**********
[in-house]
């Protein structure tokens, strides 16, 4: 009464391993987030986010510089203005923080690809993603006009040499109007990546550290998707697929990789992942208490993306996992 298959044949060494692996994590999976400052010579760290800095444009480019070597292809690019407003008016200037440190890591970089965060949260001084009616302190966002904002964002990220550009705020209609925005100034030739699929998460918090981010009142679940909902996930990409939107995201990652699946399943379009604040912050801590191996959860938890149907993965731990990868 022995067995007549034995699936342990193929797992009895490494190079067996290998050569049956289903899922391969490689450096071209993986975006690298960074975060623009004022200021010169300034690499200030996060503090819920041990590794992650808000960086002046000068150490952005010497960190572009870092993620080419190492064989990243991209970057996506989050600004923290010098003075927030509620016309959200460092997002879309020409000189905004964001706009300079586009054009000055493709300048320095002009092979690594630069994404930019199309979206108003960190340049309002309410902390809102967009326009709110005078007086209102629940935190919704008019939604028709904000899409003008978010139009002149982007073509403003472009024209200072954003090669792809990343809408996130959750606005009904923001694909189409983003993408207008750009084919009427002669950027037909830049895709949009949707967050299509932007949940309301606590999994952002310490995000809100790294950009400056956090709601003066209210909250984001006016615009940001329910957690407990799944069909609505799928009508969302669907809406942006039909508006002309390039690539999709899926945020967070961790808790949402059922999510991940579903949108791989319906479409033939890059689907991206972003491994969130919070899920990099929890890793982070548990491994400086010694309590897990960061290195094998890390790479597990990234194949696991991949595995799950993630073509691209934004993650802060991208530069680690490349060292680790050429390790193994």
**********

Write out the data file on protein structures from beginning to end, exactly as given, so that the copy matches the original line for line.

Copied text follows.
[in-house]
């Protein structure tokens, strides 16, 4: 009464391993987030986010510089203005923080690809993603006009040499109007990546550290998707697929990789992942208490993306996992 298959044949060494692996994590999976400052010579760290800095444009480019070597292809690019407003008016200037440190890591970089965060949260001084009616302190966002904002964002990220550009705020209609925005100034030739699929998460918090981010009142679940909902996930990409939107995201990652699946399943379009604040912050801590191996959860938890149907993965731990990868 022995067995007549034995699936342990193929797992009895490494190079067996290998050569049956289903899922391969490689450096071209993986975006690298960074975060623009004022200021010169300034690499200030996060503090819920041990590794992650808000960086002046000068150490952005010497960190572009870092993620080419190492064989990243991209970057996506989050600004923290010098003075927030509620016309959200460092997002879309020409000189905004964001706009300079586009054009000055493709300048320095002009092979690594630069994404930019199309979206108003960190340049309002309410902390809102967009326009709110005078007086209102629940935190919704008019939604028709904000899409003008978010139009002149982007073509403003472009024209200072954003090669792809990343809408996130959750606005009904923001694909189409983003993408207008750009084919009427002669950027037909830049895709949009949707967050299509932007949940309301606590999994952002310490995000809100790294950009400056956090709601003066209210909250984001006016615009940001329910957690407990799944069909609505799928009508969302669907809406942006039909508006002309390039690539999709899926945020967070961790808790949402059922999510991940579903949108791989319906479409033939890059689907991206972003491994969130919070899920990099929890890793982070548990491994400086010694309590897990960061290195094998890390790479597990990234194949696991991949595995799950993630073509691209934004993650802060991208530069680690490349060292680790050429390790193994």